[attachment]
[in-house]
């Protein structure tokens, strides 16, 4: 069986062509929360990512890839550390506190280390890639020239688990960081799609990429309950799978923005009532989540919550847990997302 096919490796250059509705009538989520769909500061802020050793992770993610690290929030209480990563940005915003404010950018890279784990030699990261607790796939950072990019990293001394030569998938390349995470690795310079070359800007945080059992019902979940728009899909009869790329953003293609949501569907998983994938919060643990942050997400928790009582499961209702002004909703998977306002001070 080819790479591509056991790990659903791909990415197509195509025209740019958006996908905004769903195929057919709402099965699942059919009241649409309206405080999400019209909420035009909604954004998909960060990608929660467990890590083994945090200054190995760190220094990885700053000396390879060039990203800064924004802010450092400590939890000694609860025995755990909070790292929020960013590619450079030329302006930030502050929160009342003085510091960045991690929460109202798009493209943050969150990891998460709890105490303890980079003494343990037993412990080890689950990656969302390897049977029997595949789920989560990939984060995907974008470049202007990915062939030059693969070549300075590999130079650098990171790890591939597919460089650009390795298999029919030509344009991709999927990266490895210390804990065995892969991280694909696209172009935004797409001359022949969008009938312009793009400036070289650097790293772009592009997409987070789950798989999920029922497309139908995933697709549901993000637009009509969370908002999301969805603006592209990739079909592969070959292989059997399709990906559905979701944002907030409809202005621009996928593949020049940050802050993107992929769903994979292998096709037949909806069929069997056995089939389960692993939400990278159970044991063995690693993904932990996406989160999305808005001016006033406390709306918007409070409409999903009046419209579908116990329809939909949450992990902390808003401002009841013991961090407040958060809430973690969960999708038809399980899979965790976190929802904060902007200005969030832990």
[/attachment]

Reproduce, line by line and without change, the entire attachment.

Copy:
[in-house]
């Protein structure tokens, strides 16, 4: 069986062509929360990512890839550390506190280390890639020239688990960081799609990429309950799978923005009532989540919550847990997302 096919490796250059509705009538989520769909500061802020050793992770993610690290929030209480990563940005915003404010950018890279784990030699990261607790796939950072990019990293001394030569998938390349995470690795310079070359800007945080059992019902979940728009899909009869790329953003293609949501569907998983994938919060643990942050997400928790009582499961209702002004909703998977306002001070 080819790479591509056991790990659903791909990415197509195509025209740019958006996908905004769903195929057919709402099965699942059919009241649409309206405080999400019209909420035009909604954004998909960060990608929660467990890590083994945090200054190995760190220094990885700053000396390879060039990203800064924004802010450092400590939890000694609860025995755990909070790292929020960013590619450079030329302006930030502050929160009342003085510091960045991690929460109202798009493209943050969150990891998460709890105490303890980079003494343990037993412990080890689950990656969302390897049977029997595949789920989560990939984060995907974008470049202007990915062939030059693969070549300075590999130079650098990171790890591939597919460089650009390795298999029919030509344009991709999927990266490895210390804990065995892969991280694909696209172009935004797409001359022949969008009938312009793009400036070289650097790293772009592009997409987070789950798989999920029922497309139908995933697709549901993000637009009509969370908002999301969805603006592209990739079909592969070959292989059997399709990906559905979701944002907030409809202005621009996928593949020049940050802050993107992929769903994979292998096709037949909806069929069997056995089939389960692993939400990278159970044991063995690693993904932990996406989160999305808005001016006033406390709306918007409070409409999903009046419209579908116990329809939909949450992990902390808003401002009841013991961090407040958060809430973690969960999708038809399980899979965790976190929802904060902007200005969030832990």